As the weather gets colder, many motorcyclists start to put their bikes away for the season. Motorcycles don’t mix well with ice and snow, prompting most riders to switch to a more suitable vehicle to go to work and run errands and break out the skis or the snowmobile for recreation.
The end of “riding season” is a good time to think about preparing your motorcycle for next year. Timely maintenance can not only help you get your motor running faster in the spring, but it may reduce your risk of a motorcycle accident as well.
Here are tips to keep your motorcycle in top shape for your next ride:
Before putting your motorcycle away for the season, you want to make sure it is clean. While the weather is still warm, give your bike a wash. After allowing time to dry, apply wax to the paint, treat exposed metal parts to ward off moisture buildup, and condition the seat and any other leather components.
These steps won’t just make your motorcycle look good for its spring debut. Protecting the surfaces will prevent corrosion of parts that can impact performance.
Even if you won’t be riding your bike for several months, you want to put the machine away with a full tank of gas. Moisture can build up if the tank isn’t full, which can negatively impact the quality of the fuel.
First, fill up the tank on your last ride. Second, pour in some fuel stabilizer to prevent evaporation of the gas over the coming months.
Fluids will break down over time when the bike is not in use. This process is exacerbated by cold temperatures. Therefore, before storing your motorcycle, you want to drain the oil, brake fluid, etc. and top off the reservoirs with new fluids.
Perhaps the most important fluid to consider before winter, however, is antifreeze/coolant. Make sure the antifreeze you use is suitable for the winter temperatures in your area.
The last thing you want for your next ride is a chain that is corroded and/or choked with debris. Before you put the bike away for the winter, make sure you clean the chain and lubricate it.
Cleaning and lubricating the chain will prevent rust from forming. It will also save you time when the weather is right for a ride.
Cold temperatures cause a loss of tire pressure. Therefore, you want to make sure your tires are filled to the manufacturer-recommended air pressure before you store your motorcycle for winter.
When it’s time to ride again, be sure to check the tire pressure. You may need to refill the tires depending on how much air was lost to the cold weather.
Even if you fill the tires to the recommended PSI, you may find that they have lost a significant amount of air if your motorcycle rests on its wheels through the whole winter. Continuous, unrelieved pressure on the tires from your driveway or the floor of your garage will cause flat spots to form.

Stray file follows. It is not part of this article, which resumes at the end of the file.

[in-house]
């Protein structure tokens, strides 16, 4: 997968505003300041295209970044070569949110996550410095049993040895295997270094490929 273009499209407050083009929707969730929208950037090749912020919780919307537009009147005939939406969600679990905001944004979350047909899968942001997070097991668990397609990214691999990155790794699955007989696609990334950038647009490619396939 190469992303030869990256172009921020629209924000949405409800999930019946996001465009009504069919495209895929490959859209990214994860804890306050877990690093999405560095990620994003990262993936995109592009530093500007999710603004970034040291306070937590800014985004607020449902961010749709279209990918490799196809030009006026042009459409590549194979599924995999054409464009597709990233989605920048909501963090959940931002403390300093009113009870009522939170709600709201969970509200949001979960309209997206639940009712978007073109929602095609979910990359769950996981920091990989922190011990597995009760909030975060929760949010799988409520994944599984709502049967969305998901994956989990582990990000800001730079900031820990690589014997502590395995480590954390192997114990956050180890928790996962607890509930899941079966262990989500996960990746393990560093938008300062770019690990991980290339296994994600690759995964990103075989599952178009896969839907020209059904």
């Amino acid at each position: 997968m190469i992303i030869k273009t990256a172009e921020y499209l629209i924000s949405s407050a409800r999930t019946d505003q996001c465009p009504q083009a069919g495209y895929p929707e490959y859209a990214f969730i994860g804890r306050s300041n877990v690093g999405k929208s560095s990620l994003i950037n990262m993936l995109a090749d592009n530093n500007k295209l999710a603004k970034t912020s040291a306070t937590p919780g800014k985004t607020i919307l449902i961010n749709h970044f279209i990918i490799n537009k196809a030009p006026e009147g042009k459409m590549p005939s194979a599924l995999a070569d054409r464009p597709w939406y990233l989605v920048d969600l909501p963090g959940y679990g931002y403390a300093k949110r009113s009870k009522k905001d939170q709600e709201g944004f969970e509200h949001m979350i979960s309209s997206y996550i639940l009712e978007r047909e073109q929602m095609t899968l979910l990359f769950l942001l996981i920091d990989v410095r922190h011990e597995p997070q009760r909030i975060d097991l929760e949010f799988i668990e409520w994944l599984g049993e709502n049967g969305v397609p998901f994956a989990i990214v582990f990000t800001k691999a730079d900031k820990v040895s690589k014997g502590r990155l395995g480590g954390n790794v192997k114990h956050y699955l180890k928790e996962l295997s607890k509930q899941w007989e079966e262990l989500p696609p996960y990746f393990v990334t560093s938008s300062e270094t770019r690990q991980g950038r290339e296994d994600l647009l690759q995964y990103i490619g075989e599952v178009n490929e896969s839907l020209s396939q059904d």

To reduce flats, you can use the center stand on your bike to raise one or both tires off the ground. If your motorcycle doesn’t have this stand, use separate stands or other equipment to keep the wheels up off the ground.
Areas like the handlebars, clutch, and stands can become stiff if they are not used for long periods. Therefore, you want to lubricate these parts now so your bike will come out of storage in good function.
Lubricate both the movable joints themselves and the wires and cables that control them.
You may be surprised to learn that the battery can still consume power even when your motorcycle is off and stored for the season. The last thing you want for your first ride of next year is to discover that the battery is dead.
The conventional wisdom is to remove the battery when you don’t plan to ride, and then reinstall it. You can also purchase a battery maintaining device that will automatically monitor and charge the battery as needed.
If you store your bike outside or even in a shed or the garage, the exhaust pipes will look very attractive for mice, squirrels, and other animals that are seeking shelter in the winter. Therefore, you want to make sure nothing can get in the exhaust while your motorcycle is not in use.
Place a cloth or plastic wrapper inside the exhaust pipe and secure it in place on the outside to ward off unwanted animal residents. This ensures that you won’t have to evict pests in the springtime.
The last step of properly winterizing your motorcycle is protecting it from the elements. If you have a garage or carport, this is the best place to keep the bike both for securing it against the coldest temperatures and inclement weather.
If, however, indoor or covered storage is not an option, the next best thing is to have a durable cover you can secure with ropes, tethers, or bungee cords. Don’t cover your motorcycle with an old tarp; you need something waterproof and able to stand up against cold temperatures.
At the Karl Truman Law Office, we hope you have enjoyed safe rides this year and will continue to be accident-free whenever you hit the road. If, however, you or a loved one suffers injury in a crash, our motorcycle accident lawyers are here to help.
Please contact the Karl Truman Law Office today for assistance. You can also call (502) 222-2222 for a free consultation in Louisville, Kentucky, or (812) 282-8500 for assistance in and around Jeffersonville, Indiana.